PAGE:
The UAT and Caching

Today we got back up to speed on our ideas with the UAT (User Affinity Tool). We will be using it to generate information that Engineering.com’s ElasticSearch can use in its queries to drive better recommendations for their users.

There are a few problems we need to address as we begin to work on it. The first problem is caching. We need to be able to prevent the UAT from being overloaded by lots of users, but moreso we need to make sure that if a user has to wait a while for a recommendation query to finish (and it might take a while, because of the massive amount of data), that they only have to wait for this to complete once in a while. We plan to cache the results of our UAT’s user behavior queries for a while, probably about an hour.

It turns out caching was a lot more powerful than I previously realized, in that it offers a lot of flexibility for various degrees of the aggressiveness of your caching, where the more aggressive it is, the less data that needs to be transmitted over the network if any at all. Google’s developer documentation, which I had glanced at before, helped immensely with understanding HTTP caching. Put simply, the degrees of caching aggressiveness are:

  1. Most aggressive – From the server, set the “max-age” attribute of the “Cache-Control” header to a high number (of seconds). For example, use 31,536,000 for one year. The browser will use its locally cached response for an entire year before ever sending a request to your server again. No request sent to server on subsequent calls for a long time.
  2. From the server, set the max-age attribute to something reasonable, for example, one minute, for something that might not be expected to change very often. This can help with performance. No request sent to server on subsequent calls for a little while.
  3. From the server, do nothing at all to the request your HTTP library is about to send. This means that the “ETag” header will still be created and sent, which acts as hash code representing your response. If the max-age wasn’t set, it’s still cached by the client, it’s just immediately considered “stale” and would normally not be used on subsequent requests. The client will send you an ETag too as part of the subsequent requests, and if that ETag matches your (server side) ETag, it means the resource hasn’t changed, and instead of sending the expected response, your HTTP library will simply send a 304 Not Modified response. The client will then use its cached copy even though it’s considered “stale” because the resource wasn’t modified and there’s no need to download it again. Request sent to server on subsequent calls, but tiny response sent back, until the resource changes. This is the default caching policy of most HTTP libraries in server side web frameworks.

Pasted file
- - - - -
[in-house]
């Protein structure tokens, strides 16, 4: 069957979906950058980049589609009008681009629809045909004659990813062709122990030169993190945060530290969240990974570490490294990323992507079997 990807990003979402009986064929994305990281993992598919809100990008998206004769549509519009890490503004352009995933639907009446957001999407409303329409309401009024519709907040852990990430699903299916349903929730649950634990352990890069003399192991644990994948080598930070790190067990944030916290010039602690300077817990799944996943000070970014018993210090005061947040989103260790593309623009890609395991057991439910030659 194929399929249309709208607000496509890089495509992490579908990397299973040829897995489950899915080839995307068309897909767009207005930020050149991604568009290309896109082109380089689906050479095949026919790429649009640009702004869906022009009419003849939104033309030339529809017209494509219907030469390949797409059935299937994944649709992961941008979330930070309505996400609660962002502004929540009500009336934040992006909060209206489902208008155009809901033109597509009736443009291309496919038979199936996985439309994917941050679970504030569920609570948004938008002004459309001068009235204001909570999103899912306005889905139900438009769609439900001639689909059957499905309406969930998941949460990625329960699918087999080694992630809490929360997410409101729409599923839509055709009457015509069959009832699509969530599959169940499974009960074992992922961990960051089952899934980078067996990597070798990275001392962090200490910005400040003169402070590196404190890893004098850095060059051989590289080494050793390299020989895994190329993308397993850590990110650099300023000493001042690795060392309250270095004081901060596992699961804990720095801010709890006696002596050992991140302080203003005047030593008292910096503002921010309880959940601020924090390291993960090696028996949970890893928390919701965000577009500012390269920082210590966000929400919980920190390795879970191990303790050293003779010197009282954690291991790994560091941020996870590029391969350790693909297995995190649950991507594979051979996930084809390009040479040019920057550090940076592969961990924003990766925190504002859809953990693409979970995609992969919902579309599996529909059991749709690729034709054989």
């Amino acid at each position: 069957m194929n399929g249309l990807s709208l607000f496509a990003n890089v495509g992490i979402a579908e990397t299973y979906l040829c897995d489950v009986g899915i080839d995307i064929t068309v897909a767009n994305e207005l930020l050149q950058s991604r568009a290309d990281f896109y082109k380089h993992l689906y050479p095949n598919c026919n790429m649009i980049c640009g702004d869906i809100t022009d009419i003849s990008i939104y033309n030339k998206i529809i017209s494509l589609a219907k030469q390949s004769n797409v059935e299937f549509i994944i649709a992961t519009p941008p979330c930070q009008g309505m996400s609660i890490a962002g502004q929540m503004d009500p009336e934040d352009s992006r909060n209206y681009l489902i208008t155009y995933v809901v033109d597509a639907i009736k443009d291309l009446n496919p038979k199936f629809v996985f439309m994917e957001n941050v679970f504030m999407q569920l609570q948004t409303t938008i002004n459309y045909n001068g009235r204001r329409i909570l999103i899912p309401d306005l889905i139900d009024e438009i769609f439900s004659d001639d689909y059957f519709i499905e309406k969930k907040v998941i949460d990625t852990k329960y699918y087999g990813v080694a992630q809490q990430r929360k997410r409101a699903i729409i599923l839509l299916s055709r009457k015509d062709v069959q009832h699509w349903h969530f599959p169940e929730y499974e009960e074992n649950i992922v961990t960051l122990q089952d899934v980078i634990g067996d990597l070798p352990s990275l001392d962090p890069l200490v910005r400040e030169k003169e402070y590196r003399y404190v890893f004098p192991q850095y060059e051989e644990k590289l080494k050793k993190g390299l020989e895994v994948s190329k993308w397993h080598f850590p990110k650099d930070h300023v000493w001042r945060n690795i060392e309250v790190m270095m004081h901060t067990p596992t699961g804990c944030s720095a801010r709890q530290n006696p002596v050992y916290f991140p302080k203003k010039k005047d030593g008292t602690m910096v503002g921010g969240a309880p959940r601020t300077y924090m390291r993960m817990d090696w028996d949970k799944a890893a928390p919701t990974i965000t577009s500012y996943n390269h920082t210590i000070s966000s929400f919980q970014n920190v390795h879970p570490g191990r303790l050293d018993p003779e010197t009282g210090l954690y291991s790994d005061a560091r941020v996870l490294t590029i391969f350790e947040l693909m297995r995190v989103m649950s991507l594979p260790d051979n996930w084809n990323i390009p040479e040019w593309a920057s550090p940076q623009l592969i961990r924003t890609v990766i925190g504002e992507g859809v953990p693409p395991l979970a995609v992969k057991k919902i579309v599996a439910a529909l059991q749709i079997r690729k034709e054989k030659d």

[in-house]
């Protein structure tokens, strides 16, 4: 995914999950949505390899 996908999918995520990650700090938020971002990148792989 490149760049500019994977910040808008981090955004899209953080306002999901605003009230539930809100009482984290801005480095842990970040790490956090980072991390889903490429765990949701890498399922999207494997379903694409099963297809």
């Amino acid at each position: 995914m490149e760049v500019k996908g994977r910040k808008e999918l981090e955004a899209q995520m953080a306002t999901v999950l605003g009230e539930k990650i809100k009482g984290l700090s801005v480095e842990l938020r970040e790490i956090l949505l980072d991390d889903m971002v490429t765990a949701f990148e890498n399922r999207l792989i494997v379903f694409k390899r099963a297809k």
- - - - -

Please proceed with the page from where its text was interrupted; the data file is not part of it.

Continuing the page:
4. Least aggressive – From the server, use the “no-store” attribute of the Cache-Control header. The browser will always complete a full request and response, never even consulting the local cache, even if the ETag header would have revealed that the resource didn’t change. Request sent to server on subsequent calls, forever. No caching.

But it turns out that I was assuming that caching and the browser were the same thing. It turns out, browsers are implementing a universal caching standard, so that developers that know to set the response headers accordingly don’t need to worry about how the caching is done. This is great if you’re talking to browsers, but we may be serving up these responses from the UAT to non-browser clients, like AWS Lambdas, etc. This means that we would need to implement our own caching. We found that AWS’s API Gateway service, which controls access to the Lambdas, has a feature to perform caching, but it does cost money and has some limitations (disk space etc). We will need to research API gateway or consider other ways to address this caching issue of our UAT project.

The second major problem we have with the UAT is to decide on a format for the queries we need to have it perform. We need to have something that encompasses all of Engineering.com’s needs. However, we want to employ the same tactics we did when we created the VAT (Visual Analysis Tool), in that the tool should be adaptable and the staff should be able to make their own queries etc. We think we can add a feature to the VAT to export the results of its queries not as CSV and pretty graphics, but as the JSON format HTTP request body we would need for a UAT query. To pull this off, we’ll need to consider what parameters the the UAT queries need, and how the staff can pull them dynamically as the thing runs, given that the VAT gets these parameter values from the staff sitting in front of the screen and entering them in (ex. userId, authorId, country, etc).

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